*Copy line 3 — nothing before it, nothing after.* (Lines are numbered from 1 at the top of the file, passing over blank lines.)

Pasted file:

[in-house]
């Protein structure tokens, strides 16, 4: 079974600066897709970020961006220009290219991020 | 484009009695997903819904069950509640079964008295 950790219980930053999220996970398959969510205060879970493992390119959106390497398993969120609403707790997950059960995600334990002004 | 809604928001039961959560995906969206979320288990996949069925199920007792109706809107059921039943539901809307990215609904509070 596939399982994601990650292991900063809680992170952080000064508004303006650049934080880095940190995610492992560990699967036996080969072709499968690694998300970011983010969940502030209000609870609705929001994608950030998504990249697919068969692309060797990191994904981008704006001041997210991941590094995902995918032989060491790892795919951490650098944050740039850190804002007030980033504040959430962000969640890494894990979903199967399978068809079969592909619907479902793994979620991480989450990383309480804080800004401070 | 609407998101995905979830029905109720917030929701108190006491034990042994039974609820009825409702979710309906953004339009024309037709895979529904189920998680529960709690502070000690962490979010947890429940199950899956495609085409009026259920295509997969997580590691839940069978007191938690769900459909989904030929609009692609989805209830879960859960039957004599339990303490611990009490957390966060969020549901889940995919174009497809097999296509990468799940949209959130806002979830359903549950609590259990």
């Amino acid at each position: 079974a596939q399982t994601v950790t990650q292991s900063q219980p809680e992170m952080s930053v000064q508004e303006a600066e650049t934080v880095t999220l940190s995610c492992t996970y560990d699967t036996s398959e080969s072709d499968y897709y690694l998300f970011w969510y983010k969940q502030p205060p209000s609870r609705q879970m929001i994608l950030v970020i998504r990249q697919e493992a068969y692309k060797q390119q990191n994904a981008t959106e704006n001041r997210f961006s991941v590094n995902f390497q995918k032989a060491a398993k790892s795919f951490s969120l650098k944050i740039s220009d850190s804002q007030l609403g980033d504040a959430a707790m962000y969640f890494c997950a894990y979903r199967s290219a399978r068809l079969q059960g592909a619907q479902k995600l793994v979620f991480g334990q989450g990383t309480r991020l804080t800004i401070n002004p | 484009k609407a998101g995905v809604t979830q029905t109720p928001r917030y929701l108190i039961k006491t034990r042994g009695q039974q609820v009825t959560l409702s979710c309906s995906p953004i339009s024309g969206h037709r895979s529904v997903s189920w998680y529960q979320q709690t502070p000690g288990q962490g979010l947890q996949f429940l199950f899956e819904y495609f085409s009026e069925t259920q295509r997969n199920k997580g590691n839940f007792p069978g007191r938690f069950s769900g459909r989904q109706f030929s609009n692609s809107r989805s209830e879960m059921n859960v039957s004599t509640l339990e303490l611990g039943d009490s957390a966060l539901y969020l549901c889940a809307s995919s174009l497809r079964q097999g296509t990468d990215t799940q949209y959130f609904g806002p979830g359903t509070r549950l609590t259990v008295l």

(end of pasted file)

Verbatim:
């Amino acid at each position: 079974a596939q399982t994601v950790t990650q292991s900063q219980p809680e992170m952080s930053v000064q508004e303006a600066e650049t934080v880095t999220l940190s995610c492992t996970y560990d699967t036996s398959e080969s072709d499968y897709y690694l998300f970011w969510y983010k969940q502030p205060p209000s609870r609705q879970m929001i994608l950030v970020i998504r990249q697919e493992a068969y692309k060797q390119q990191n994904a981008t959106e704006n001041r997210f961006s991941v590094n995902f390497q995918k032989a060491a398993k790892s795919f951490s969120l650098k944050i740039s220009d850190s804002q007030l609403g980033d504040a959430a707790m962000y969640f890494c997950a894990y979903r199967s290219a399978r068809l079969q059960g592909a619907q479902k995600l793994v979620f991480g334990q989450g990383t309480r991020l804080t800004i401070n002004p | 484009k609407a998101g995905v809604t979830q029905t109720p928001r917030y929701l108190i039961k006491t034990r042994g009695q039974q609820v009825t959560l409702s979710c309906s995906p953004i339009s024309g969206h037709r895979s529904v997903s189920w998680y529960q979320q709690t502070p000690g288990q962490g979010l947890q996949f429940l199950f899956e819904y495609f085409s009026e069925t259920q295509r997969n199920k997580g590691n839940f007792p069978g007191r938690f069950s769900g459909r989904q109706f030929s609009n692609s809107r989805s209830e879960m059921n859960v039957s004599t509640l339990e303490l611990g039943d009490s957390a966060l539901y969020l549901c889940a809307s995919s174009l497809r079964q097999g296509t990468d990215t799940q949209y959130f609904g806002p979830g359903t509070r549950l609590t259990v008295l």